If your company, like many across the globe, is concerned about securing the talent it needs to successfully navigate a post-pandemic market, you’re not alone. According to a recent survey of nearly 1,500 global executives, talent-related challenges remain the number one concern for the upcoming decade.

This comes as no surprise, considering the ongoing labor shortage is plaguing industries around the world. In fact, in the United States, 11 million job vacancies remained unfilled in October 2021, while the UK reported nearly 1.2 million job vacancies in August to October 2021.

workforce-planning
workforce-planning

The labor shortage is not the only challenge facing employers. First, the growing skills gap spurred by the demand for digital skills due to the advancement of automation and technology in the workplace has been concerning employers well before the pandemic. Secondly, the effects of the pandemic have significantly shifted workers’ expectations.

While no one could have predicted the onset of the pandemic or the disruptions it would cause to workplaces around the globe, it did highlight the importance of having a workforce planning process in place. Due to these factors, many employers now understand the need to better plan for their current and future talent needs. Yet, they still lack a full vision of what this looks like.

If this sounds all too familiar, one of the best ways your company can use to position itself for future success is to develop a strong workforce planning process.  We have created this article to help you better understand exactly what workforce planning entails and how it can add value to your company. Additionally, we have provided a list of actionable steps your organization can take today to create a viable workforce planning model.

what is workforce planning?

Workforce planning is the ongoing process of assessing your current and future talent needs in an effort to identify competency gaps as well as develop, implement and monitor a structured workforce management plan that meets the company’s human capital needs for today and the future.

There’s a good chance that your company is already conducting some type of workforce planning, even if it solely focuses on the current talent needs of the company. To build and maintain a skilled workforce for today and the future, however, your company must develop a structured workforce planning model that involves your HR team, managers and executives.

operational vs strategic workforce planning

Effective workforce planning involves both operational workforce planning and strategic workforce planning. While these two types of workforce planning models are very different, they are both still crucial to the overall talent planning process. Before you start planning, it’s important to understand these differences.

operational workforce planning

Operational workforce planning involves meeting the current talent needs of the company. It’s a short-term planning process that closely looks at the day-to-day operations of the company, such as scheduling and filling current vacancies. This type of planning typically is handled by the HR department and hiring or operations managers.

Nearly all employers have some type of operational workforce planning process in place, as it’s a necessary step in the talent acquisition process. Unfortunately, some employers solely rely on an informal, less structured operational workforce planning process that does little to drive results. If, however, your company wants to improve hiring results, you must create a well-developed process for meeting your current hiring and workforce management needs.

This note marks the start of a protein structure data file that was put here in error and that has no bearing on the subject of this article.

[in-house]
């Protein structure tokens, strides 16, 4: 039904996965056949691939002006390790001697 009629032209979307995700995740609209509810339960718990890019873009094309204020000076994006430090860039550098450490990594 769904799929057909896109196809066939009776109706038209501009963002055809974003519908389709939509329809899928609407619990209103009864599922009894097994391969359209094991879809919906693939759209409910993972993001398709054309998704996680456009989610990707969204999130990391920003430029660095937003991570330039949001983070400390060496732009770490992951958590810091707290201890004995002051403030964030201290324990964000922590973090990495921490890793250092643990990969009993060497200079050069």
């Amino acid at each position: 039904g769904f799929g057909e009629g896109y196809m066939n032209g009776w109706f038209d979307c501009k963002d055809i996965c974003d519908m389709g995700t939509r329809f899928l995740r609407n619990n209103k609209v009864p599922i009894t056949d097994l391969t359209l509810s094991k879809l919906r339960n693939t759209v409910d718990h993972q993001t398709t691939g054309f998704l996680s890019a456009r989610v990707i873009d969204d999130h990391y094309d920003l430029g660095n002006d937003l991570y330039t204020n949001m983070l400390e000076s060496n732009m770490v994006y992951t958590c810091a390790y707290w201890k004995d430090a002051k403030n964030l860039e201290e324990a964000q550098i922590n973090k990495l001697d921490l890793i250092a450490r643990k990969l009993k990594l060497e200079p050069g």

strategic workforce planning

Strategic workforce planning, on the other hand, deals with meeting the company’s long-term talent needs. It involves predicting the future labor and skills needs of the company and developing a plan to acquire the skills and talent it needs in the next, 2, 3, 5 or 10 years. For strategic workforce planning to be effective, it must involve collaboration between HR, the financial department, managers, executives and other key players.

Even though strategic workforce planning can be linked to future business success, estimates reveal that only 40-50% of all employers have a long-term plan in place. If your company doesn’t have a strategic workforce plan in place or if it’s been a while since this plan was assessed, now is the time. And according to another research conducted by HCI, 38% say their organization lacks the appropriate investment in time, people, and money to support strategic workforce planning efforts.

how workforce planning adds value to your organization

how workforce planning adds value to your organization

It’s crucial to understand the value of workforce planning and the benefits it provides for your company. It’s only through this understanding that you can secure a buy-in from your executive team, which is paramount for success. There are several ways in which workforce planning can add real value to your organization, including:

  • prepare for the future: The most obvious benefit of strategic workforce planning is that it can help prepare your company for the future. While no employer can predict every future workforce challenge, having a structured plan in place can help the company mitigate the effects of any obstacle.
  • close the skills gap: According to a recent study, 60% of HR professionals state that their top priority is building critical skills and competencies in their workplaces. You can take a variety of steps, including selective hiring, upskilling and retraining, to secure skills for the company. If, however, these steps are not done in alignment with a structured workforce planning strategy, they could prove futile. Instead, a well-developed workforce planning strategy can help you start to close the skills gap for today and for years to come.
  • develop an effective succession planning strategy: Every employer should have a succession plan in place for all key members of the company. Aligning this plan with your overall workforce planning strategy will not only create a smooth transition process, but it will also ensure that your company is moving forward and adjusting, as necessary, with each transition.